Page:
Carriage Factory: A Drive Down Memory Lane

By: Marcia Dlutek, Vice President of Communications/Development

Julia Chiavaroli Visacrdi w nameJulia Chiavaroli Viscardi’s gentle voice takes the listener back to a far-away time when the Bullshead neighborhood in Rochester, New York bustled with family-owned shops, streetcars were a mode of transportation, children pitched in to make ends meet, meals were crowned by a giant bowl of homemade pasta, and pride in craftsmanship permeated the workplace.

An era of prosperity

That was the era in which the Cunningham Motor Car Company, formerly the Cunningham Carriage Factory, thrived producing luxury cars that were appreciated all over the world for their exquisite workmanship.

Julia, 91, a former employee of the Cunningham Motor Car Company now being renovated by DePaul into apartments for income-eligible tenants, some with special needs, spent her childhood in Bullshead and recently shared her memories of an era when “people helped one another,” knew their neighbors, when children played hopscotch and jumped rope, when times were simpler.

Her parents, immigrants from Italy, ran a family bakery on Prospect Street and the president of the Cunningham Motor Car Company, Augustus Cunningham, would sometimes stop in for freshly-baked bread. The roaring 20s was a pre-depression era of prosperity.

The modest Chiavaroli flat above the bakery provided a warm, family home for Julia’s parents and her eight brothers and sisters, who all pitched in with household and bakery duties. They took time out to appreciate music on the Stromberg Carlson console radio, a Victrola, and a Wurlitzer player piano. It was a happy time in a closely-knit community.

The Chiavarolis and their Cunningham 

Chester Chiavaroli in his carJulia’s father, Giulio, developed relationships with his customers, sometimes over a glass of homemade wine. Mr. Reed, who owned a small glass business in the neighborhood, struck a deal with Giulio to sell him his Cunningham touring car for just several hundred dollars and a barrel of wine.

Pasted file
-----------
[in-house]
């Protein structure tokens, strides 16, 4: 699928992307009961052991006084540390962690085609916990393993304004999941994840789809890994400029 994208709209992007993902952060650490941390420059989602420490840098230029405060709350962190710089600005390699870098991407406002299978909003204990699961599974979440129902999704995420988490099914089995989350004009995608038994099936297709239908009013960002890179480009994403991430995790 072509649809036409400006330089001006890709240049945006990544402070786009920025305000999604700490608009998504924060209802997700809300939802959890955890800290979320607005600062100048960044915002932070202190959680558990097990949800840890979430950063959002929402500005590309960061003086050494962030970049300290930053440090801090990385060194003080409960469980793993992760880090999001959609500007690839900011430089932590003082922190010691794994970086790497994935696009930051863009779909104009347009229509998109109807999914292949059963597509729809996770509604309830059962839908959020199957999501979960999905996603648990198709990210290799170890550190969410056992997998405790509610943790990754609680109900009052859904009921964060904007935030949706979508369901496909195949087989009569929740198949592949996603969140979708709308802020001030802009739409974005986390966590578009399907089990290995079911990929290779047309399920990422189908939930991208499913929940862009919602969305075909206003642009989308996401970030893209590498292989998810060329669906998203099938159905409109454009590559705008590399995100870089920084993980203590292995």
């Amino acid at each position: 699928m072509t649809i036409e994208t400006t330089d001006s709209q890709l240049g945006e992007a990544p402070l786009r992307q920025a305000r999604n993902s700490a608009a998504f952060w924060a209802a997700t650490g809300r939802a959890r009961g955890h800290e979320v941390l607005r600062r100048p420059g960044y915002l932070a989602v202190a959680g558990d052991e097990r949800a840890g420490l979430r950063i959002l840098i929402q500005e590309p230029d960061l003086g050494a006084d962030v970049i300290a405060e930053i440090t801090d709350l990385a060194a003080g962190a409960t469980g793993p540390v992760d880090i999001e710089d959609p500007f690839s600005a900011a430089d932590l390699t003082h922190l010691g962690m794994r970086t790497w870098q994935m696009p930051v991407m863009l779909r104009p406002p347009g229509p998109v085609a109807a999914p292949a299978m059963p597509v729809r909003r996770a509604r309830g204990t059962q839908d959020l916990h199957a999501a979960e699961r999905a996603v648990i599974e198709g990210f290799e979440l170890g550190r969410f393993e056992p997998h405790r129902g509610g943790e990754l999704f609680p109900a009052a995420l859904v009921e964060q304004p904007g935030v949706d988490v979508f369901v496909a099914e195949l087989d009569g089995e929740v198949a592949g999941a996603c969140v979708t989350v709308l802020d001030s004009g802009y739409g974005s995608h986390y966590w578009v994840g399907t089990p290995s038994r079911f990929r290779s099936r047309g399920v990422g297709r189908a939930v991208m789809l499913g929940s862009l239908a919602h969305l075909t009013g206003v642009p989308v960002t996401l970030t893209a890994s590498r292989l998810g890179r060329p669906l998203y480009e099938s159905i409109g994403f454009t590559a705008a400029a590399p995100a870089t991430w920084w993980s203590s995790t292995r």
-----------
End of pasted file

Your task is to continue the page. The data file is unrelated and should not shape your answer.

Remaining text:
Oh what a thrill it was to have a Cunningham; Julia remembers it being her older brother Chester’s pride and joy. It could not accommodate the entire Chiavaroli clan at once, but what a treat to go for a spin.

Chester James and Henry Chiavaroli with the car

Eventually, Julia would work for John Cunningham, and recalls him personally distributing the employees’ weekly pay in cash, carefully packaged in small, labeled envelopes. Mass production of the automobile ultimately forced the evolution of the Cunningham Motor Car Company into one that produced tanks, aircraft safety belts and crossbar switches.


Rochester’s Bullshead area is experiencing a revival and DePaul is pleased to be an integral part of that movement, first with the development of the Bullshead Commons campus on West Main Street, and now with the renovation of the Carriage Factory Apartments on Litchfield Street in the Susan B. Anthony neighborhood.

Many thanks to Julia Chiavaroli Viscardi for sharing her memories of a by-gone era when the Cunningham Carriage Factory was a prominent part of the local landscape for over 100 years.

4 comments on “Carriage Factory: A Drive Down Memory Lane

  1. richardmax22 says:

    What an interesting story. Thank you.

    1. depaulorg says:

      Glad you enjoyed! Thanks for reading.

  2. […] from Senator Kirsten Gillibrand, Julia Viscardi, a former Cunningham employee, and others offer insight into this piece of Rochester […]

  3. […] partners came together to celebrate the opening of the apartments, which transformed the over 100-year-old Cunningham Carriage Factory into 71 studio, one- and two-bedroom loft apartments for income-eligible […]

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